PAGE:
During my last visit to Beirut, I asked a Lebanese friend why the digital billboard downtown marking the number of days since the February 2005 assassination of Prime Minister Rafik Hariri had been switched off if Hariri was still dead. My friend suggested that stopping the clock gave the appearance that the Special Tribunal for Lebanon, charged with prosecuting Hariri’s murderers, was actually accomplishing its task.
Were Lebanon not plagued by severe electrical shortages, digital billboards might be set up to count a number of things, such as the number of political assassinations that have gone unsolved since the start of the Lebanese civil war, the number of days suspects in the Hariri case were imprisoned without charges, or the number of visits current Lebanese Prime Minister Saad Hariri has made to Syria after accusing that country of killing his father.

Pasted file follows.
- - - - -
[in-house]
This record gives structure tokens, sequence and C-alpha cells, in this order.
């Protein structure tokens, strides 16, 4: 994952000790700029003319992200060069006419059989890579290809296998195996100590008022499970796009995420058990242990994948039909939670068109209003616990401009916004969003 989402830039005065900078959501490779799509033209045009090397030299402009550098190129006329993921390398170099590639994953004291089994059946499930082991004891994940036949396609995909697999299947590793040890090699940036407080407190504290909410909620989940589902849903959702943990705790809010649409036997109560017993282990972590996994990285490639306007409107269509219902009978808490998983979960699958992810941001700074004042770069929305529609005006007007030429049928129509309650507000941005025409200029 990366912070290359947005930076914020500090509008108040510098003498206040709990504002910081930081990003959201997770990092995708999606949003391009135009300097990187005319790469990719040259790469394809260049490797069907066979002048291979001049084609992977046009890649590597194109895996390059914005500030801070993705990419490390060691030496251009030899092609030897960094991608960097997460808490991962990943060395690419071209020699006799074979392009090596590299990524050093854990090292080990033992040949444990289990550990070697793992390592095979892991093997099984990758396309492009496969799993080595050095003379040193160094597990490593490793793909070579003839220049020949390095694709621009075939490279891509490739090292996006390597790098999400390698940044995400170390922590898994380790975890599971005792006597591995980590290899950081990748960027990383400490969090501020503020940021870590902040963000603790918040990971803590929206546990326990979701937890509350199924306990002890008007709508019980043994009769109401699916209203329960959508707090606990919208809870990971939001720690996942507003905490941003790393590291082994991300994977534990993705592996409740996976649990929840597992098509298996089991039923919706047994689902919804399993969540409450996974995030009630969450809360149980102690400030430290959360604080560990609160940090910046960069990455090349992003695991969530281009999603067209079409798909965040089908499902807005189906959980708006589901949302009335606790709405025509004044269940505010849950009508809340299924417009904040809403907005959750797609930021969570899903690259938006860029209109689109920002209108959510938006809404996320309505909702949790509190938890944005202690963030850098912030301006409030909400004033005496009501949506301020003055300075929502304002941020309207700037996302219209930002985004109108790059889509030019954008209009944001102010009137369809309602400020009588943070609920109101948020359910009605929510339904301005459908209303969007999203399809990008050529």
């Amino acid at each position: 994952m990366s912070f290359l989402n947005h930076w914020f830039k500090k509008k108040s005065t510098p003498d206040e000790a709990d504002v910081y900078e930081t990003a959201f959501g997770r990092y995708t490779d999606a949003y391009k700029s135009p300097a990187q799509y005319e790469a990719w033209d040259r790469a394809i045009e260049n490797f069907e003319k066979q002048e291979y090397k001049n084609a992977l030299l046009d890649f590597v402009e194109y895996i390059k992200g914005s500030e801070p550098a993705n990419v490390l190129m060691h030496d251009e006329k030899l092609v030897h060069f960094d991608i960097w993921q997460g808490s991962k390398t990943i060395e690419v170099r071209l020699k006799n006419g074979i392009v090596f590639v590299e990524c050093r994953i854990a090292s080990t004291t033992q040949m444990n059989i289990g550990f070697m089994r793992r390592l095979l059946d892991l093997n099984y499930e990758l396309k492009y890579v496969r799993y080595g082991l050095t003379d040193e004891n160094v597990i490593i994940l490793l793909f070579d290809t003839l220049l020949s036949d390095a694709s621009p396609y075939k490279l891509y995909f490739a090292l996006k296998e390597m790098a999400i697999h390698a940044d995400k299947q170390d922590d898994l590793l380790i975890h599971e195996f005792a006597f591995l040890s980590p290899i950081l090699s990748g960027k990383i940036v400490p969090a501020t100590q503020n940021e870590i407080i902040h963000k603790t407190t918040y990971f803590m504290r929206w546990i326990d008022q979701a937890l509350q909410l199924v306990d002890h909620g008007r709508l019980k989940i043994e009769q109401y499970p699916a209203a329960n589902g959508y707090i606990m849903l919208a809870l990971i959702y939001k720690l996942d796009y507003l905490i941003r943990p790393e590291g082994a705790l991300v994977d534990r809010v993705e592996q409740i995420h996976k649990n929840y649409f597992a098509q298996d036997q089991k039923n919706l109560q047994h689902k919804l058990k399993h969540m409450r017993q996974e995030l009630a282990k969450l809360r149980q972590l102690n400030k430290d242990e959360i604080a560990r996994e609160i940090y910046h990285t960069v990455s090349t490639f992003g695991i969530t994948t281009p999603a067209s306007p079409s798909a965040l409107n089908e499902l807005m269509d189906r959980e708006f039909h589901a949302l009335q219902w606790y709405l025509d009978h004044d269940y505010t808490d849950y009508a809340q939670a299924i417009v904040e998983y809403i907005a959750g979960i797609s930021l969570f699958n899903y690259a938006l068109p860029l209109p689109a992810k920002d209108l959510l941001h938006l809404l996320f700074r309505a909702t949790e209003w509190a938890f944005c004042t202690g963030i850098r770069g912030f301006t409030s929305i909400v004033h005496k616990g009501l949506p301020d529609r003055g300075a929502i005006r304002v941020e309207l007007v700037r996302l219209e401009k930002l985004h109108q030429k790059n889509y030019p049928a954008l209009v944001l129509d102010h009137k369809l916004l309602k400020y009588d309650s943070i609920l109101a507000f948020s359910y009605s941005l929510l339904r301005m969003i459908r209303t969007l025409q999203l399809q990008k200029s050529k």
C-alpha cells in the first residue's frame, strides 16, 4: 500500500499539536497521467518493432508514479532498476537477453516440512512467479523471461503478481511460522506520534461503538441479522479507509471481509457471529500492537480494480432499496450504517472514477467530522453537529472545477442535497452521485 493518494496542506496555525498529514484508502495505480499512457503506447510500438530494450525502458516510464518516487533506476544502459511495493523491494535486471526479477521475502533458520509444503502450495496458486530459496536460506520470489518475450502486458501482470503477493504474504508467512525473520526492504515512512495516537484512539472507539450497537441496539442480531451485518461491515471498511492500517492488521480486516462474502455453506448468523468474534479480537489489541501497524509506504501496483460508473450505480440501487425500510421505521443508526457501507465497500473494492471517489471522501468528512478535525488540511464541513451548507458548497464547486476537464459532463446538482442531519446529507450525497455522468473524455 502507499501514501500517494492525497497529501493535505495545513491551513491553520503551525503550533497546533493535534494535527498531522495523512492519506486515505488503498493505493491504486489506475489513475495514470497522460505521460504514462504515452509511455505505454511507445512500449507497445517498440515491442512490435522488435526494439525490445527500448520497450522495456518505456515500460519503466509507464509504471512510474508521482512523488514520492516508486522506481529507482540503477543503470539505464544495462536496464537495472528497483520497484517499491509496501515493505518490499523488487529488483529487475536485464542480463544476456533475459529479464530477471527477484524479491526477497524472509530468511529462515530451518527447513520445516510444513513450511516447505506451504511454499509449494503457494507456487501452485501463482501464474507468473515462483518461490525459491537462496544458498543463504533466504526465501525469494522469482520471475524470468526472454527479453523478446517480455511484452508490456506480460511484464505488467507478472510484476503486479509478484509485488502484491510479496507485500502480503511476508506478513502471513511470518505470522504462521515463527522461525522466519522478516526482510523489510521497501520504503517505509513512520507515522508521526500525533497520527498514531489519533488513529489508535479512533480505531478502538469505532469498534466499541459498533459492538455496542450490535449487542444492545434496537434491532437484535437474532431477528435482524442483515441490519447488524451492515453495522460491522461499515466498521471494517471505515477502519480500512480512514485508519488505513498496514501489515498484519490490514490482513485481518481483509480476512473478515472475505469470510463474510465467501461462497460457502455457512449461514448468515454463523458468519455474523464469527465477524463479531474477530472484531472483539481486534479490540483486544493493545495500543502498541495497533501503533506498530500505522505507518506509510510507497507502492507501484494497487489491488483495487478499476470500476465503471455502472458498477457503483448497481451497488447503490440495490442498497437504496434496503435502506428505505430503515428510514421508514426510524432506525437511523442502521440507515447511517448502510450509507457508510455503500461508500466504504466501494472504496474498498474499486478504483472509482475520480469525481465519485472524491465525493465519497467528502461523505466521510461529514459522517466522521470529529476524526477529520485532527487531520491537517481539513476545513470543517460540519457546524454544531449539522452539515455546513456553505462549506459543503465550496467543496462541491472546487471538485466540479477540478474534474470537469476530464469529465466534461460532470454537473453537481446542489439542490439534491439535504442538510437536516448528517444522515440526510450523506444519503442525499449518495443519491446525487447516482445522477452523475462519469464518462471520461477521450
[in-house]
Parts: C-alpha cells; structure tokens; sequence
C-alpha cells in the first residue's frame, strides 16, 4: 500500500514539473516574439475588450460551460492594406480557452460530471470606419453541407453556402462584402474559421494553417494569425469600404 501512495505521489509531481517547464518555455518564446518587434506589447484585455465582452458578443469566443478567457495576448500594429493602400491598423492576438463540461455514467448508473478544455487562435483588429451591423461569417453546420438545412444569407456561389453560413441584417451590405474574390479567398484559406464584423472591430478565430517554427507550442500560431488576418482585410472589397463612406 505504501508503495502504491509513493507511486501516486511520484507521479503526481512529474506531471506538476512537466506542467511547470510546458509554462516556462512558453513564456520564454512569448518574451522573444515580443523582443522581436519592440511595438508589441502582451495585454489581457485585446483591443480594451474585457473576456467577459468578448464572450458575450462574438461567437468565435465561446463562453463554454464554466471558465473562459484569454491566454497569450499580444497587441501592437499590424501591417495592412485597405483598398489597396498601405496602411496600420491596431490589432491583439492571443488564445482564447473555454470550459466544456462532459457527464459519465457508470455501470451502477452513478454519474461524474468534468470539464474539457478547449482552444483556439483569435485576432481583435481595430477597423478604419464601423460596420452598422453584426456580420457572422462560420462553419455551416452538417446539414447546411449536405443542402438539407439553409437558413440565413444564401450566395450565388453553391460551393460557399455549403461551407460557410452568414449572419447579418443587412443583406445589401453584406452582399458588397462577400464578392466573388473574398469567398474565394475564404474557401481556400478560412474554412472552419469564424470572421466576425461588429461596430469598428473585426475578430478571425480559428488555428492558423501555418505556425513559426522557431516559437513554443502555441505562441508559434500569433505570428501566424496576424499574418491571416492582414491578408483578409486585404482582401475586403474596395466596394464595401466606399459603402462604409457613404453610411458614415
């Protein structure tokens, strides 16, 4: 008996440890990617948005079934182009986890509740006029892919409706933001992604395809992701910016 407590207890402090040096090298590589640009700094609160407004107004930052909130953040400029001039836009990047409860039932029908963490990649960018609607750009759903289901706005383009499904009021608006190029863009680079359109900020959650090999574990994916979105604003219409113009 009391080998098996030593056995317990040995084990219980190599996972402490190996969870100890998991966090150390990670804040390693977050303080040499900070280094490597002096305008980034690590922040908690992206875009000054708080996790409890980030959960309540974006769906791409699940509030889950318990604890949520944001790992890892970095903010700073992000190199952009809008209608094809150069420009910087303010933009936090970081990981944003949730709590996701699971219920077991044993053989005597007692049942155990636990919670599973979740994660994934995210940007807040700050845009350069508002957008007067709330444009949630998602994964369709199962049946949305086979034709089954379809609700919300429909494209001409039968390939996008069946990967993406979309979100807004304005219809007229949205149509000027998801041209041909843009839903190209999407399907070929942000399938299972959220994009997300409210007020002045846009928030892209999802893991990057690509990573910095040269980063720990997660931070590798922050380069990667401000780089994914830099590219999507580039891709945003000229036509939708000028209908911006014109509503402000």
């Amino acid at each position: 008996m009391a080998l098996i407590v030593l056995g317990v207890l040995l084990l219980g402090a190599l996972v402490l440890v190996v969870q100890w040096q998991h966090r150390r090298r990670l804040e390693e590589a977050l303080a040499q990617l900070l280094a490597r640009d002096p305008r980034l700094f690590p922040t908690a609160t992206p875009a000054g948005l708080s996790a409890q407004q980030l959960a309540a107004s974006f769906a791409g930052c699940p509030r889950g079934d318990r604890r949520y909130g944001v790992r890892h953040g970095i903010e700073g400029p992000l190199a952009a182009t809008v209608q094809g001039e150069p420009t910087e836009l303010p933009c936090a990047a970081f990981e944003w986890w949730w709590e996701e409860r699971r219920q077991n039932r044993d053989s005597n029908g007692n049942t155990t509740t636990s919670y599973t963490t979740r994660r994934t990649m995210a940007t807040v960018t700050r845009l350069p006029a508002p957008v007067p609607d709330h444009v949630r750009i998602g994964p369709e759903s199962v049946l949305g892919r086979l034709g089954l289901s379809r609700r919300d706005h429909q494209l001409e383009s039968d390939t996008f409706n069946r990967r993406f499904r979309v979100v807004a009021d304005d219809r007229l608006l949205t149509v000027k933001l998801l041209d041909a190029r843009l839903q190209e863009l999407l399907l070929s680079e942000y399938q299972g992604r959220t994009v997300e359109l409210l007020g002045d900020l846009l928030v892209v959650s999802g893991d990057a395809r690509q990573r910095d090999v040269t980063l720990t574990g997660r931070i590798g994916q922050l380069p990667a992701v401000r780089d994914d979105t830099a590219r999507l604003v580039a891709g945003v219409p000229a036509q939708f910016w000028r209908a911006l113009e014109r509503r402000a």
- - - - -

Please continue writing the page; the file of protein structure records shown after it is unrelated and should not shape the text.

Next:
As for rumors of the court’s intention to pin blame for the crime on Hezbollah, Secretary General Hassan Nasrallah has countered these by revealing aerial footage—alleged to be intercepted from Israeli surveillance aircraft—of the area in which the late Hariri’s motorcade met its fate. Hezbollah might further highlight its technical aptitude by introducing a digital timekeeping component to its own ubiquitous martyr posters, which would additionally provide unique chronological opportunities in the event of future threats by Israeli army chiefs of staff to turn Lebanon’s clock back 20 years.